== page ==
Kakşi's art is obviously fed by mysteries, charms and mysticism. "Humankind was bitten by the bug of magic and fortune in ancient times. Science studies the universe all the time and it will go on doing so. Studies are being conducted on the existence of different dimensions and parallel times. Everyone interprets these dimensions within the light of their own belief and philosophy. For example, there is no concept of time. It is humankind who described time and divided it into periods. Time descriptions of different universes may be different from each other as well. Humankind's curiosity for the invisible world preserved the mystery and appeal of such issues and they sustained becoming subjective all the time," she said, highlighting how curiosity is at the center of her mind and went on to explain: "When we look at the whole, so many biological entities simultaneously share the universe. Personally, I believe that there are more creatures in the universe than we know. Naturally, they all have to be in connection with each other. This gives a way for an energy release. Charms and magic may be practiced before or after the time we know or out of it. The energy accumulated at one spot in the universe inspires me in some way as an artist."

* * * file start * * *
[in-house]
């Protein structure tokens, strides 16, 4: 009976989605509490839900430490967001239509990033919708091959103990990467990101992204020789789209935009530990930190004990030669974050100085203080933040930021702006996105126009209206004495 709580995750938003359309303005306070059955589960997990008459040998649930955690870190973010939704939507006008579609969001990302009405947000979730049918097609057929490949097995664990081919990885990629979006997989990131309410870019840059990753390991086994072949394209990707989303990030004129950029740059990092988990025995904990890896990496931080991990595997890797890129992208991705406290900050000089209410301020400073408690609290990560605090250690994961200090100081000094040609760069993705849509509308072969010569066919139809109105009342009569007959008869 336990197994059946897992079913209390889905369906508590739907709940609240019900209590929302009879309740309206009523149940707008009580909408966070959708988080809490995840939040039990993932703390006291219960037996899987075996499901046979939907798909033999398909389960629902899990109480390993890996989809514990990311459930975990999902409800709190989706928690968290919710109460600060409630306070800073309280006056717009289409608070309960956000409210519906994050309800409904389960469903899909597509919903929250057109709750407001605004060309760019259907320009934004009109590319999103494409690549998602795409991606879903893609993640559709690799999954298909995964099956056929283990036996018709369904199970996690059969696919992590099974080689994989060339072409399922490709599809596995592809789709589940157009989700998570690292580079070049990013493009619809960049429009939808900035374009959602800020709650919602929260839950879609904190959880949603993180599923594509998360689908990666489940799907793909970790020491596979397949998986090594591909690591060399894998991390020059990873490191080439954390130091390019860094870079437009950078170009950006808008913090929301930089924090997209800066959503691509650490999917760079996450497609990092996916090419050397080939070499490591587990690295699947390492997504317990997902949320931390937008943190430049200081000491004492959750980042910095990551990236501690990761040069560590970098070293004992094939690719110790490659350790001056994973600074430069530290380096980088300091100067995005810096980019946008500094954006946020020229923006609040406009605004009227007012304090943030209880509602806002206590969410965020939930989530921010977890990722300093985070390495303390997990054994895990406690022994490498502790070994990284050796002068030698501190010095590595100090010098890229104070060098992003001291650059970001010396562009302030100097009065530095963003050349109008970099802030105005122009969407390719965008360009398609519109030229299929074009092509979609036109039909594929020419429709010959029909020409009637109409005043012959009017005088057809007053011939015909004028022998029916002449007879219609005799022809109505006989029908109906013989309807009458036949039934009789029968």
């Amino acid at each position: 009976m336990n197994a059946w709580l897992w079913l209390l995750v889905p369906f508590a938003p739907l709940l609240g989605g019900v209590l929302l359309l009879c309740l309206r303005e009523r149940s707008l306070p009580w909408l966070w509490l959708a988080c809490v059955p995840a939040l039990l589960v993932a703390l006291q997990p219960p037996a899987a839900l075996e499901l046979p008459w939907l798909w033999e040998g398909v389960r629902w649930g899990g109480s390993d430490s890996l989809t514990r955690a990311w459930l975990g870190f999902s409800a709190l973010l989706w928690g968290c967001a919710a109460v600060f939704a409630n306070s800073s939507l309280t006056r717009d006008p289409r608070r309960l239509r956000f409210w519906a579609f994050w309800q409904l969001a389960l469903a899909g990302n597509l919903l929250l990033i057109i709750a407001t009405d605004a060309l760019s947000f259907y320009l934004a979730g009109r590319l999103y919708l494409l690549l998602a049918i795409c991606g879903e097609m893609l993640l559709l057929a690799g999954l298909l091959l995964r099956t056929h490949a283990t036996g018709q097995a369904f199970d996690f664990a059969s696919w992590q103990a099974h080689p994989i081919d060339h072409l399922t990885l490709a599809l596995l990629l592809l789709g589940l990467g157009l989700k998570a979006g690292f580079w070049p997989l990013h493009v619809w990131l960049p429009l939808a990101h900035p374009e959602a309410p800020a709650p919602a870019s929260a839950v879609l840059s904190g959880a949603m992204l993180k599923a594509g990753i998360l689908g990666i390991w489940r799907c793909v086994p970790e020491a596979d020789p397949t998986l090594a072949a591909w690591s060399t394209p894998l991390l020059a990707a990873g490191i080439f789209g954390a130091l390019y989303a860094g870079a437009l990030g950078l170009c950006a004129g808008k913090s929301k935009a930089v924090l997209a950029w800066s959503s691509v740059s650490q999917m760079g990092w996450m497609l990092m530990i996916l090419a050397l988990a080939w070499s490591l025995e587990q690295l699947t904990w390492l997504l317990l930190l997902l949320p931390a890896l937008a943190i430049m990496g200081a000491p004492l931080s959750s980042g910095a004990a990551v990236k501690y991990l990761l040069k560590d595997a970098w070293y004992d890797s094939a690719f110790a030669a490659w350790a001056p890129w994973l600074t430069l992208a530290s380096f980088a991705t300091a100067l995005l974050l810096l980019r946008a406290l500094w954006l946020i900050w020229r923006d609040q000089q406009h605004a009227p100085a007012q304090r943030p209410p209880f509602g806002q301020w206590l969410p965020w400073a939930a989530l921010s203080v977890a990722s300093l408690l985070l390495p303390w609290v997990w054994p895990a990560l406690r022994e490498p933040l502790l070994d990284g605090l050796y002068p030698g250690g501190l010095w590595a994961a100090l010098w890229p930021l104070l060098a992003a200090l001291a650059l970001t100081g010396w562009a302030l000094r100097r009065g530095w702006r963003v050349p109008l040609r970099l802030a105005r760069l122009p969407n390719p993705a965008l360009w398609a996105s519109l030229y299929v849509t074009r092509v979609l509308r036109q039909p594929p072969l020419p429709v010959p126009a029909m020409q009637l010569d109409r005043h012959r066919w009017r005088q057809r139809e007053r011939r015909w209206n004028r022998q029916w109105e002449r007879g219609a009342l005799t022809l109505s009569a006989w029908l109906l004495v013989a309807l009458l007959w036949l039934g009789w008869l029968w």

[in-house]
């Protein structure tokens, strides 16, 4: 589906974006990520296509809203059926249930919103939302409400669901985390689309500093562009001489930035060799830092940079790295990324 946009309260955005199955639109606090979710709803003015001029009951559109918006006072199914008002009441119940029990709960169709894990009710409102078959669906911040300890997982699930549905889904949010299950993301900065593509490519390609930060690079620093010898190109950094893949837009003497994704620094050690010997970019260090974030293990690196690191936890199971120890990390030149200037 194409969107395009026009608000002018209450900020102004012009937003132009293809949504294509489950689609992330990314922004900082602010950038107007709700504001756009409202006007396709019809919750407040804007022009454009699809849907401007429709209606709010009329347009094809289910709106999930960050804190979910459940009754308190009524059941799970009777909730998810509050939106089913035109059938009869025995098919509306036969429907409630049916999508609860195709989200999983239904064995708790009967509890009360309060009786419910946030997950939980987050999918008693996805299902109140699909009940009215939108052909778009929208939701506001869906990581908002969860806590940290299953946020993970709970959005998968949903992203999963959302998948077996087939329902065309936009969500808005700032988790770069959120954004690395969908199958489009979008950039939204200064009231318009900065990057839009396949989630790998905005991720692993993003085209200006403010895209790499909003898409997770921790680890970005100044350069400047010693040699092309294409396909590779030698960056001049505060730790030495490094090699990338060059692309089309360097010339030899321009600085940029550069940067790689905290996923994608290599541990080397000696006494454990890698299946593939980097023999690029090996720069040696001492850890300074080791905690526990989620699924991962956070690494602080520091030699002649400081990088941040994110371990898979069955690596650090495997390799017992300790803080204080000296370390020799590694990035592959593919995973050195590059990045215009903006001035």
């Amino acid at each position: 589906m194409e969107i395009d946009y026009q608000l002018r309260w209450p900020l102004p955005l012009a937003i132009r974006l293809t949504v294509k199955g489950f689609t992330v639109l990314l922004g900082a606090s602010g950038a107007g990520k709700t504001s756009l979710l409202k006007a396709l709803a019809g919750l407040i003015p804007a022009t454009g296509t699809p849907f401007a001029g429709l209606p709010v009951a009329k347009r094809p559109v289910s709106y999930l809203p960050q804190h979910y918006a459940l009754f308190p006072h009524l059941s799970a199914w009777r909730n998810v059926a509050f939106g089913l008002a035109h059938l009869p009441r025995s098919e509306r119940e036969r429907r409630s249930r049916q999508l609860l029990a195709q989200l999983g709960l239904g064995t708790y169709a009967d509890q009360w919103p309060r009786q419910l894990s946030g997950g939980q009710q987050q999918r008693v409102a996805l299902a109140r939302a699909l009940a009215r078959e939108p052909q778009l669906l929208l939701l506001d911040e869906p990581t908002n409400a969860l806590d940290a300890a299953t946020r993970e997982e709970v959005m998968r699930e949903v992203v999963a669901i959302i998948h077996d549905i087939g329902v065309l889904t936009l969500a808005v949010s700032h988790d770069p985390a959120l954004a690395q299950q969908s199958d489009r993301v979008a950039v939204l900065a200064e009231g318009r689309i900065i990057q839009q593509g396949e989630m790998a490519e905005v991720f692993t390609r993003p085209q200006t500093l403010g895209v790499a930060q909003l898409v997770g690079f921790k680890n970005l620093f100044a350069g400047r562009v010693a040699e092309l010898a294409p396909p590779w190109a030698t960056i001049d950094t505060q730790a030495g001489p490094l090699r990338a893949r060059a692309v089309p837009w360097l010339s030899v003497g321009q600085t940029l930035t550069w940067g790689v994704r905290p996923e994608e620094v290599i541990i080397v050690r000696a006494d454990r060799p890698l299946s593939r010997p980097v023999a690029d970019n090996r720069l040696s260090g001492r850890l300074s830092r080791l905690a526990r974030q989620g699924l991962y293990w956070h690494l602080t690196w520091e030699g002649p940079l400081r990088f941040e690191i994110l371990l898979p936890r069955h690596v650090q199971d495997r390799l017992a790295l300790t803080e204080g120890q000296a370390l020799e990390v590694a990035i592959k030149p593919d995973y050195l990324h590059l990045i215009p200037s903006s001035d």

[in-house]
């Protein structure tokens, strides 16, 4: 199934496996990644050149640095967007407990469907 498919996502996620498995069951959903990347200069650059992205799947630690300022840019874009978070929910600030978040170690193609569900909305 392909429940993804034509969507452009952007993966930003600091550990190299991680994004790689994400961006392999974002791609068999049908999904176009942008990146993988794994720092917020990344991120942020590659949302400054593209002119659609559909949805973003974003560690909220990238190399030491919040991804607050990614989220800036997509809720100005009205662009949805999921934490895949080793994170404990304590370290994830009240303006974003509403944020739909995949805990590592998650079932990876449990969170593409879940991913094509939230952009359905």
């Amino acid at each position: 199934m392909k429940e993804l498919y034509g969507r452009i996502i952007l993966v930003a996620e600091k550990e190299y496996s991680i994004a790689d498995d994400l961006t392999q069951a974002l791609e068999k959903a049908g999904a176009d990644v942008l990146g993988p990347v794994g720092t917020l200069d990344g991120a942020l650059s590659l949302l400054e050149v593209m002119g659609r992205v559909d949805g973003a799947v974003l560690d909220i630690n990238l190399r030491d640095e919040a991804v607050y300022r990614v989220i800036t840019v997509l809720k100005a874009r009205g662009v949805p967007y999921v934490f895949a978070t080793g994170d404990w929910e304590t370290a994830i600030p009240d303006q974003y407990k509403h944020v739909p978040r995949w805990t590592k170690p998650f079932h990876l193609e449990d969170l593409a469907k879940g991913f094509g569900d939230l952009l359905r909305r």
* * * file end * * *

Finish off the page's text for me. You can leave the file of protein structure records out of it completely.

The artist uses round shapes and circles as everything in the universe is round or elliptic. "The planets are as part of a circular cycle. The life itself is circular as well. Although the lifetime is over, life starts again. This is a cycle in which so many people believe and which can be called as a heaven-hell or reincarnation. All mystic narratives are concealed with symbols. As I'm a symbolist artist, I like using triangles in addition to circles. Triangles symbolize birth, life and death. In fact, geometry represents the very core of life itself for me. Interestingly enough, I don't consciously choose which color to use after the first draft of my work is completed and starts to stand with its outlines. The canvas whispers to me which color it wants."


"Another item I use so often in my work is ciphers. Humankind produced codes and ciphers to protect knowledge from being destroyed during wars. I find such things mysterious. They consist of letters, numbers or symbols. I try to establish a bond between the spectator and me via these ciphers. To sum up, nature, life, charms, unknowns and symbols, the things that I both fight and make peace with constituting the subject of my work," she concluded.

Portrait of the artist

Born in Rize in 1975, Gülay Kakşi Okay graduated from the painting department of Kadıköy Vocational School for Girls in 1991 and the painting department of Marmara University Faculty of Fine Arts in 1997. Educated by master figures such as Tayfun Erdoğmuş, Nevzat Yüzbaşıoğlu, Murtaza Fidan, Mustafa Pilevneli at university, Kakşi experienced the artistic path of masters such as İsmail Acar, Ertuğrul Ateş and Tayfun Erdoğmuş by serving as an assistant for them for many years. Holding nine personal exhibitions until now, the artist has also participated in nine group exhibitions. With her paintings and wall paintings displayed around 30 venues, Kakşi has succeeded in making a difference as an artist.